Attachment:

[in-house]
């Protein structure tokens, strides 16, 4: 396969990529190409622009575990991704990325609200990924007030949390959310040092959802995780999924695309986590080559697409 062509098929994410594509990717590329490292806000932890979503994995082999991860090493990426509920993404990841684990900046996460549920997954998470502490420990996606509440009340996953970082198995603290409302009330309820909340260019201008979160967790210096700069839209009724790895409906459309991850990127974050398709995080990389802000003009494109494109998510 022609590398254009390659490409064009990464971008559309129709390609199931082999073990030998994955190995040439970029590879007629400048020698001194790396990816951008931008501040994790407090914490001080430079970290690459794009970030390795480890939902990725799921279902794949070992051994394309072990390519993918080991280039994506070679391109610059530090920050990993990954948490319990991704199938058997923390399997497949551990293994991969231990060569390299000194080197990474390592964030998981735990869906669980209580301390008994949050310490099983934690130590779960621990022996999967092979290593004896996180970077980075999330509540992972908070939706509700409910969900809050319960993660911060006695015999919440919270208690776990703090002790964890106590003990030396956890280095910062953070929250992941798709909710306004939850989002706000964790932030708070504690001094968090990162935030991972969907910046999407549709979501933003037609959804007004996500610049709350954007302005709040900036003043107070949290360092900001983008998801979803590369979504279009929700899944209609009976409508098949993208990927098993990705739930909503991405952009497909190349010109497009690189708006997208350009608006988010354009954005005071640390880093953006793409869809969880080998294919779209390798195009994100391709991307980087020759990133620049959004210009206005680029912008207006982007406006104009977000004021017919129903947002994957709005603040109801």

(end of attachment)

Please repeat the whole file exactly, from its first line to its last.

[in-house]
């Protein structure tokens, strides 16, 4: 396969990529190409622009575990991704990325609200990924007030949390959310040092959802995780999924695309986590080559697409 062509098929994410594509990717590329490292806000932890979503994995082999991860090493990426509920993404990841684990900046996460549920997954998470502490420990996606509440009340996953970082198995603290409302009330309820909340260019201008979160967790210096700069839209009724790895409906459309991850990127974050398709995080990389802000003009494109494109998510 022609590398254009390659490409064009990464971008559309129709390609199931082999073990030998994955190995040439970029590879007629400048020698001194790396990816951008931008501040994790407090914490001080430079970290690459794009970030390795480890939902990725799921279902794949070992051994394309072990390519993918080991280039994506070679391109610059530090920050990993990954948490319990991704199938058997923390399997497949551990293994991969231990060569390299000194080197990474390592964030998981735990869906669980209580301390008994949050310490099983934690130590779960621990022996999967092979290593004896996180970077980075999330509540992972908070939706509700409910969900809050319960993660911060006695015999919440919270208690776990703090002790964890106590003990030396956890280095910062953070929250992941798709909710306004939850989002706000964790932030708070504690001094968090990162935030991972969907910046999407549709979501933003037609959804007004996500610049709350954007302005709040900036003043107070949290360092900001983008998801979803590369979504279009929700899944209609009976409508098949993208990927098993990705739930909503991405952009497909190349010109497009690189708006997208350009608006988010354009954005005071640390880093953006793409869809969880080998294919779209390798195009994100391709991307980087020759990133620049959004210009206005680029912008207006982007406006104009977000004021017919129903947002994957709005603040109801």